iMapInvasives: A collaborative online tool for invasive species reporting and data management

Invasive species – non-native organisms that negatively impact ecosystems, human health, and the economy – have become an ever-present challenge for those tasked with protecting our lands and waters. Conservation professionals need sophisticated tools to track infestations and management efforts, as well as access to data about invasive species across the landscape. Concerned citizens need a way to quickly report new findings to those professionals dealing with invasives. These needs led to the creation of iMapInvasives, an online database and mapping system designed for sharing and managing invasive species data.

iMapInvasives operates on a state/province level, providing a common link for many entities working on invasive species. The Lead Partner Organization of each participating state/province works with groups to upload large sets of existing data and to train users to enter new data. By becoming a collective hub for invasive species data, the system provides a way to communicate across organizations and political boundaries instantly.

Natural resource managers use iMapInvasives to track monitoring and treatment efforts and to stay informed of new invaders. For advanced users, online polygons and detailed data forms provide flexibility for individual project needs while maintaining a standardized data structure. The Geographic Information System (GIS) framework of iMapInvasives gives users the power to perform spatial queries, create custom reports and maps, and receive early detection email alerts based on both species and geography (e.g. county or watershed).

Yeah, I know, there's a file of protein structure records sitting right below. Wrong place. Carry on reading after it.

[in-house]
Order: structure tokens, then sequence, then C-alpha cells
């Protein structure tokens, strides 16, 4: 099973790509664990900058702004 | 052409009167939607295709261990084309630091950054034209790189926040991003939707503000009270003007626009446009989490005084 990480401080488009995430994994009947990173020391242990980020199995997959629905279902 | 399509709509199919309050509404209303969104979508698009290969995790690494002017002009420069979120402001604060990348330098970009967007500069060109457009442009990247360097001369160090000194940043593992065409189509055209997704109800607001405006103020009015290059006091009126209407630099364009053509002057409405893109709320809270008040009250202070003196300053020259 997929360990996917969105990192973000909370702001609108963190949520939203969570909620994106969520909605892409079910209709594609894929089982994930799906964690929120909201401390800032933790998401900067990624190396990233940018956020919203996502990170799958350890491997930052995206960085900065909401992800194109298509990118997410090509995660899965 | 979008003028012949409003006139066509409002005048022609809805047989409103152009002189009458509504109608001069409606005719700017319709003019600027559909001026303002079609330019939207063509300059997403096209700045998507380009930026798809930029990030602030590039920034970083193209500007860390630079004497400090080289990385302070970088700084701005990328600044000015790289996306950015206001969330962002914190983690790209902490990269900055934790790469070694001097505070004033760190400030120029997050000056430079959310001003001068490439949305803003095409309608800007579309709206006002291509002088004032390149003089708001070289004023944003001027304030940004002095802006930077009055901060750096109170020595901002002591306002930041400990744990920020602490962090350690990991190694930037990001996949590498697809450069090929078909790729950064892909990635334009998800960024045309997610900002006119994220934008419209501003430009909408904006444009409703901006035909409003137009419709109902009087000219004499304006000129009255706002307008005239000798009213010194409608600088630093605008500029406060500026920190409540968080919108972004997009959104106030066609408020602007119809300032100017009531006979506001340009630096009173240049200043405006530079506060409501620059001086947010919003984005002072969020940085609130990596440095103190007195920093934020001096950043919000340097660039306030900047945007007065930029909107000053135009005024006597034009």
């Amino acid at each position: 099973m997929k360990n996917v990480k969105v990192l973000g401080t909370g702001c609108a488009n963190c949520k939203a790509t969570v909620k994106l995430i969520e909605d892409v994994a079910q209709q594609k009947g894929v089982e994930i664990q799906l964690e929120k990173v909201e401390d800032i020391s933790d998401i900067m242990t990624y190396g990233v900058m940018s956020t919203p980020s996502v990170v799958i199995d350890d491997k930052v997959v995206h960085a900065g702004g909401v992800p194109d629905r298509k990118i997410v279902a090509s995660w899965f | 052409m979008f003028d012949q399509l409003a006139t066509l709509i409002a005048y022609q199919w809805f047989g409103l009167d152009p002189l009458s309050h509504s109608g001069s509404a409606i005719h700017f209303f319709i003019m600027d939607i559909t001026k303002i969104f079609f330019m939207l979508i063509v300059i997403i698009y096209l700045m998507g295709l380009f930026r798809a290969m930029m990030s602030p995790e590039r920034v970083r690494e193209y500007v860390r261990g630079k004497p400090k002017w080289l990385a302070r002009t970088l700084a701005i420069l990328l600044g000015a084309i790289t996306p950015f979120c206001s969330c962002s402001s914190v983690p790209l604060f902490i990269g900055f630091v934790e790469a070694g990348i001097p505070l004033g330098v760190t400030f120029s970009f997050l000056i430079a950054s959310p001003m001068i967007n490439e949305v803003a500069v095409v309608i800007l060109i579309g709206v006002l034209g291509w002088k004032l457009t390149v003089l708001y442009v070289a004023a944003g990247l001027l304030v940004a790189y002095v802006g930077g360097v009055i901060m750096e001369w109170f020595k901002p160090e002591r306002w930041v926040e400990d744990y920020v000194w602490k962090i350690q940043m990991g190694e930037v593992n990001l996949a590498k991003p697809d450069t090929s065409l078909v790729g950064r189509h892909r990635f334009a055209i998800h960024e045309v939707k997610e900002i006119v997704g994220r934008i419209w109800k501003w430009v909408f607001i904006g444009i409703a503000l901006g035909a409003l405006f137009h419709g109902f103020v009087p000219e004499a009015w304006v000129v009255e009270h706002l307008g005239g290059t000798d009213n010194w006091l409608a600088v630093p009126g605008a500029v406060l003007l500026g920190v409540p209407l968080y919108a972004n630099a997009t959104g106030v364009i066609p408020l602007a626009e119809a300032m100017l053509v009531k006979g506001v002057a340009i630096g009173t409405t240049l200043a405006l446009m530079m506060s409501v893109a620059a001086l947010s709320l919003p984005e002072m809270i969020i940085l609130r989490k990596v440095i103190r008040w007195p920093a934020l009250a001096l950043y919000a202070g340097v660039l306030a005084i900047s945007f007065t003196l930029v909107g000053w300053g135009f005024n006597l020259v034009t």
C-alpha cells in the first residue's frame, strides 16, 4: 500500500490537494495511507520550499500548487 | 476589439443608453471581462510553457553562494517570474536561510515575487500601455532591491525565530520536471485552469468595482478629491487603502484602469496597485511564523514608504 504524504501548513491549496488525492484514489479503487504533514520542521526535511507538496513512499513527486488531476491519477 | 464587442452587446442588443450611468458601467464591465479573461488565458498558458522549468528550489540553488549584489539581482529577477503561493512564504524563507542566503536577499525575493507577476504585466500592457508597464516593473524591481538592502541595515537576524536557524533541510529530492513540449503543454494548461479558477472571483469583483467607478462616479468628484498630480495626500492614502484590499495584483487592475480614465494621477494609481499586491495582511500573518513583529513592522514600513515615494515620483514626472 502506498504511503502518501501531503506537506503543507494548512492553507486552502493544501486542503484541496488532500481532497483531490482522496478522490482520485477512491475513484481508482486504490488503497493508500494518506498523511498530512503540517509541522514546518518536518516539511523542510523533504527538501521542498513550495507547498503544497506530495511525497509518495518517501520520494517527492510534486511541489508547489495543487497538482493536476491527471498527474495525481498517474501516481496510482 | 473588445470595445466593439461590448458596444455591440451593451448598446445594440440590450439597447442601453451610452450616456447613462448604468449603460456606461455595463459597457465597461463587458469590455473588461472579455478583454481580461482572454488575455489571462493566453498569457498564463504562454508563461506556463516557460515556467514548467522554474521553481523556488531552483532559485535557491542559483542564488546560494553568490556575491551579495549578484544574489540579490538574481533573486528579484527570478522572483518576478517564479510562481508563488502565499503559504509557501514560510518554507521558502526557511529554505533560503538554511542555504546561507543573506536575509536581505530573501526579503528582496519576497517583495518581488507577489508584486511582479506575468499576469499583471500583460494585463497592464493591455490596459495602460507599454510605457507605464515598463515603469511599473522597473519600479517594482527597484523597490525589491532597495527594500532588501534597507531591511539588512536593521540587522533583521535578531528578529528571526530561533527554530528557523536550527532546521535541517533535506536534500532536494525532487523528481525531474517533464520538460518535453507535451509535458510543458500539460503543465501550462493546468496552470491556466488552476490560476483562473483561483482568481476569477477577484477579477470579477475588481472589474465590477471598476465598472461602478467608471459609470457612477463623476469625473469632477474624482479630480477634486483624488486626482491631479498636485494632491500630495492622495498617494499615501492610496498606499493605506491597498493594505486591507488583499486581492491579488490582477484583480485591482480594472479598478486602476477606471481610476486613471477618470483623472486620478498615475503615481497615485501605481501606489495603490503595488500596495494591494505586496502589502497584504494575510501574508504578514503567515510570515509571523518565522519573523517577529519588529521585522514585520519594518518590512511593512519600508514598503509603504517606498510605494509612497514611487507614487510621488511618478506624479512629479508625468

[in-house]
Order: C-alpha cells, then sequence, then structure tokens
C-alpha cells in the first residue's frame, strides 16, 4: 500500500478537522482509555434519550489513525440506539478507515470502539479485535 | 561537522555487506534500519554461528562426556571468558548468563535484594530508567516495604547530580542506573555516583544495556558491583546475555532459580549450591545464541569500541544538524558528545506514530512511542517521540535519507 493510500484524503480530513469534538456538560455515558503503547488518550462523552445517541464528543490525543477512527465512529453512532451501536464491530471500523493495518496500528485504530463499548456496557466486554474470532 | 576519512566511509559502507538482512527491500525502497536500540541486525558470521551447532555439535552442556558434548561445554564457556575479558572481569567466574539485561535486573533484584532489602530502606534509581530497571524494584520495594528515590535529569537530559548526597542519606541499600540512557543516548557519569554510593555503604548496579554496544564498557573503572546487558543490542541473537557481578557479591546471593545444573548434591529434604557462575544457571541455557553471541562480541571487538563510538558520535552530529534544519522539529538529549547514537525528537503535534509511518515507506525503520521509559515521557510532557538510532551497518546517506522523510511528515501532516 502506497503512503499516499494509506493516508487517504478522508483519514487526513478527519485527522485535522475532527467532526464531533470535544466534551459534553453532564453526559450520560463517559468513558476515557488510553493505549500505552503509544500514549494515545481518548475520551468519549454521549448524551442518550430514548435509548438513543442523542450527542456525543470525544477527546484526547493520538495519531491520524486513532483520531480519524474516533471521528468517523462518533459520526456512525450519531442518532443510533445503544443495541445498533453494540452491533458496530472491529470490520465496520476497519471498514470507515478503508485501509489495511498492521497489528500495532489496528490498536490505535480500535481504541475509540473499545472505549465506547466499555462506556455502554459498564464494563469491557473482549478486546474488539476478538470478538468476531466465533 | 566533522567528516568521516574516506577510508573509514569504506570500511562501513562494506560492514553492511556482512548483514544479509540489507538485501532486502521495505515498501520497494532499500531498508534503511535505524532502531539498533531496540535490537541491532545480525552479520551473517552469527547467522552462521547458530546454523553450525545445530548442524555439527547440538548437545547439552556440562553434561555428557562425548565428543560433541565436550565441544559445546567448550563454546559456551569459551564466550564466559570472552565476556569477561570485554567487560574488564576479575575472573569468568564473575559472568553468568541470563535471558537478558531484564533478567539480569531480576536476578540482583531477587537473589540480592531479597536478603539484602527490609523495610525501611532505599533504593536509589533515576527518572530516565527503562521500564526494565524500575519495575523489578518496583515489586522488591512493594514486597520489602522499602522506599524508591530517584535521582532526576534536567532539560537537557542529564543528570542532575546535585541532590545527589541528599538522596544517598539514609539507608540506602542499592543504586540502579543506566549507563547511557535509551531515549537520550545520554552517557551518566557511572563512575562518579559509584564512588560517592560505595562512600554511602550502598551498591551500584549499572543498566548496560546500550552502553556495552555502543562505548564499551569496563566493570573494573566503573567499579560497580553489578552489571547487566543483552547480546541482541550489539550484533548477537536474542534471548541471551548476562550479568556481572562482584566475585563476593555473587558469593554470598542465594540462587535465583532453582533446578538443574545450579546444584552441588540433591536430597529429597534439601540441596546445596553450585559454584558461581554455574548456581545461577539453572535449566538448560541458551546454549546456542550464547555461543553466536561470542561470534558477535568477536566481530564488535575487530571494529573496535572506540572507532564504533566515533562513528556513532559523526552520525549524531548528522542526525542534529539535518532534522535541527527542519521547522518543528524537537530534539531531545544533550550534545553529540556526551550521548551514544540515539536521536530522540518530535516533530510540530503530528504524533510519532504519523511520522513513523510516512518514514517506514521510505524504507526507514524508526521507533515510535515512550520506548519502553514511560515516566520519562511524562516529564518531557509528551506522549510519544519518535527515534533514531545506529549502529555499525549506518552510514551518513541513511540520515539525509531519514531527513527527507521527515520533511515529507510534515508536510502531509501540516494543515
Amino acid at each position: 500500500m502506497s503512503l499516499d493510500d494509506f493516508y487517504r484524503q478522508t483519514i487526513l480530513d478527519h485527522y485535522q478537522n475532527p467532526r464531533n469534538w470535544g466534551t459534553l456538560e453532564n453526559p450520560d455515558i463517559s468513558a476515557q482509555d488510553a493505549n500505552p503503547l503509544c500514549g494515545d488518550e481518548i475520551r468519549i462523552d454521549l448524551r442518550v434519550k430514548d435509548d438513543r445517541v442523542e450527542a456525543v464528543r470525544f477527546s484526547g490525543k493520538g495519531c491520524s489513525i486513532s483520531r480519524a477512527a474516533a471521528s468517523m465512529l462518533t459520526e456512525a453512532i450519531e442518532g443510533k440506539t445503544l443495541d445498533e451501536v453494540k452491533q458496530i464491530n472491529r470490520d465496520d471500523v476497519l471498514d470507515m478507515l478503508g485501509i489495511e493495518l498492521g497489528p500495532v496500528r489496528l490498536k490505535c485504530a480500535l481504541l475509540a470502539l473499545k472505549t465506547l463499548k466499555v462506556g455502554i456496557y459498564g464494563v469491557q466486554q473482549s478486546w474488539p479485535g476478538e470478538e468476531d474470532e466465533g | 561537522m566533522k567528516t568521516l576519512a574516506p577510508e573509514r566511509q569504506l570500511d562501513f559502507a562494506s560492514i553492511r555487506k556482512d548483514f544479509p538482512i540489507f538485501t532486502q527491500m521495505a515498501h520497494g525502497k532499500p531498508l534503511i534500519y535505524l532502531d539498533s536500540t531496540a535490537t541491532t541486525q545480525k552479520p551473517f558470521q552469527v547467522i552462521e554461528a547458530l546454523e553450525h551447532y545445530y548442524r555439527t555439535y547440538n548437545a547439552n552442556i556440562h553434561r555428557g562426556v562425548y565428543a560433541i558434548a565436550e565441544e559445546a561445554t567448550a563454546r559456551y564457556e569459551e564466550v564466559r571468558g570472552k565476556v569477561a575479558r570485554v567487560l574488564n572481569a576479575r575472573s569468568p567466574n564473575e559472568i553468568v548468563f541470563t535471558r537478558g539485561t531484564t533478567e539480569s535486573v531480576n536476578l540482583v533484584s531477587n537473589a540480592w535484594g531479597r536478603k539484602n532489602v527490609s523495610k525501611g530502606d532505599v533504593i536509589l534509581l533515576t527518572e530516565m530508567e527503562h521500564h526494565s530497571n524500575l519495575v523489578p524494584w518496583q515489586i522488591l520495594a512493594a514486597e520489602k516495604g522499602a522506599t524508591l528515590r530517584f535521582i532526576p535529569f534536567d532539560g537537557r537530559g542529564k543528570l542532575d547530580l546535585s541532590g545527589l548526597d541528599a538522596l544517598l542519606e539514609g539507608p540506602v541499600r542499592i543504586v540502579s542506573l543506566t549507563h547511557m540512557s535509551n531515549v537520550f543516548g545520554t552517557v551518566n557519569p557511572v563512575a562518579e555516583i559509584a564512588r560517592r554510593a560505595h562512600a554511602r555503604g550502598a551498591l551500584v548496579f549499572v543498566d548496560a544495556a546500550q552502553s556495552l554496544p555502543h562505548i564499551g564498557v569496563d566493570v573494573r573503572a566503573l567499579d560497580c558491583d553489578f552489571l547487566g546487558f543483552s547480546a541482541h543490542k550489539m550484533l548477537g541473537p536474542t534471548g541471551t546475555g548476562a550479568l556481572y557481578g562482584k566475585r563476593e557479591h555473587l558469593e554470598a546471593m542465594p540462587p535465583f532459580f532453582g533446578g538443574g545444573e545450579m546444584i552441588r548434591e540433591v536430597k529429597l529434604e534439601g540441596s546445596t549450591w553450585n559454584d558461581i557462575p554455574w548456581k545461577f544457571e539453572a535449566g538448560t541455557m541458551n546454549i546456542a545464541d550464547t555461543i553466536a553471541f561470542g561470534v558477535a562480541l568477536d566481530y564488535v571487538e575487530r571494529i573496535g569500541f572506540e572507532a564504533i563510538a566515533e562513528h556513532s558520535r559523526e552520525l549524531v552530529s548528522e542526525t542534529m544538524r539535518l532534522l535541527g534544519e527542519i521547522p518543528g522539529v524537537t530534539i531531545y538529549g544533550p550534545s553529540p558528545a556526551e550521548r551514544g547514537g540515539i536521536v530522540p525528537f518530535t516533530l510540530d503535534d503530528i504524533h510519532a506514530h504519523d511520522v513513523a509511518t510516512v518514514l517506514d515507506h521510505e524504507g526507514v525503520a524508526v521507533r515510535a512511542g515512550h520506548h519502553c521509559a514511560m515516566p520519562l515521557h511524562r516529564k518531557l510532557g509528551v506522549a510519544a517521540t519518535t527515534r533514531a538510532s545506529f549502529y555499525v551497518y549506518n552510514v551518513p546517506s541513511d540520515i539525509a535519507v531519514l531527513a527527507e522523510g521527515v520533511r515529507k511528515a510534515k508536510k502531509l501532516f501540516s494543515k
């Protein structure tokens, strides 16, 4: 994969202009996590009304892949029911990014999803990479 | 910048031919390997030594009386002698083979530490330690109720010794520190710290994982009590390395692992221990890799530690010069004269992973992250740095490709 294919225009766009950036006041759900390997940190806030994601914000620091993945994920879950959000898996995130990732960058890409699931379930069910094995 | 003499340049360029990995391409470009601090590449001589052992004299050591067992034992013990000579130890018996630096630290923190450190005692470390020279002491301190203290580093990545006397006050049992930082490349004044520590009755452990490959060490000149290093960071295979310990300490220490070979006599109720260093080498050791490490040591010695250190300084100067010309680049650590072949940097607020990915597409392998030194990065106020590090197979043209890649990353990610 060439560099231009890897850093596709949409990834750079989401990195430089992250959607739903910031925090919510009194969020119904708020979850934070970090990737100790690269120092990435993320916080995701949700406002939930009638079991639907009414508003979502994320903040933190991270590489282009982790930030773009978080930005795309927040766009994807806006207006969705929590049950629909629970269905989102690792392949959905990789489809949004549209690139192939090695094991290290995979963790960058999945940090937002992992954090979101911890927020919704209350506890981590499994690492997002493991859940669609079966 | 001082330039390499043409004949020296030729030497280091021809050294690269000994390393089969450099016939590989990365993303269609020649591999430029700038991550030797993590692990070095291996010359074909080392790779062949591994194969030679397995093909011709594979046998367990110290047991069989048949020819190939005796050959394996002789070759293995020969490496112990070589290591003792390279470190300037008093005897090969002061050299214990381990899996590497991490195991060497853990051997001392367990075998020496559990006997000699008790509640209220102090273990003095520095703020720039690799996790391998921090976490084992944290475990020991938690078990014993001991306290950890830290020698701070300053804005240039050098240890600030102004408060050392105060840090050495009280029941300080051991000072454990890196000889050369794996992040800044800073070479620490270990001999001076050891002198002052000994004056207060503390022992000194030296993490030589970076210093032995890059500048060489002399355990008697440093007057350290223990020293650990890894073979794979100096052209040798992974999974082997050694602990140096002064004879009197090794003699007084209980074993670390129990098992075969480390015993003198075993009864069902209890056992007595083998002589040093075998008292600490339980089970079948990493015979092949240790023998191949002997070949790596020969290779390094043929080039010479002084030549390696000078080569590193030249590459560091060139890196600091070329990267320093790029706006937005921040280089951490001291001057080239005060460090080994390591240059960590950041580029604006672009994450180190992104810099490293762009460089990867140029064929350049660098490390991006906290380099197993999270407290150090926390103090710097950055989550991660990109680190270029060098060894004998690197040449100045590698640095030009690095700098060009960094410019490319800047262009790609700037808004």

While iMapInvasives was designed around the needs of natural resource managers, much of the power behind the database comes from contributions by the public. Early detection is our best line of defense against new invaders becoming established, and “citizen scientists” are often the first to notice a new organism that appears out of place. Their reports trigger emails that alert state officials when high priority species are entered into the database. In NY, half of the 1000-plus account holders use iMapInvasives as citizen scientists, and in Oregon, a large team of “Weed Warriors” are trained to identify and report priority invasives. And with a smartphone in hand, citizen scientists can upload photos and coordinates on the spot.

The partnership that created iMapInvasives includes the New York Natural Heritage Program, the Florida Natural Areas Inventory, The Nature Conservancy, and NatureServe. Now iMapInvasives is a growing, collaborative network between several states, supporting shared resources to help combat the threat of invasive species.

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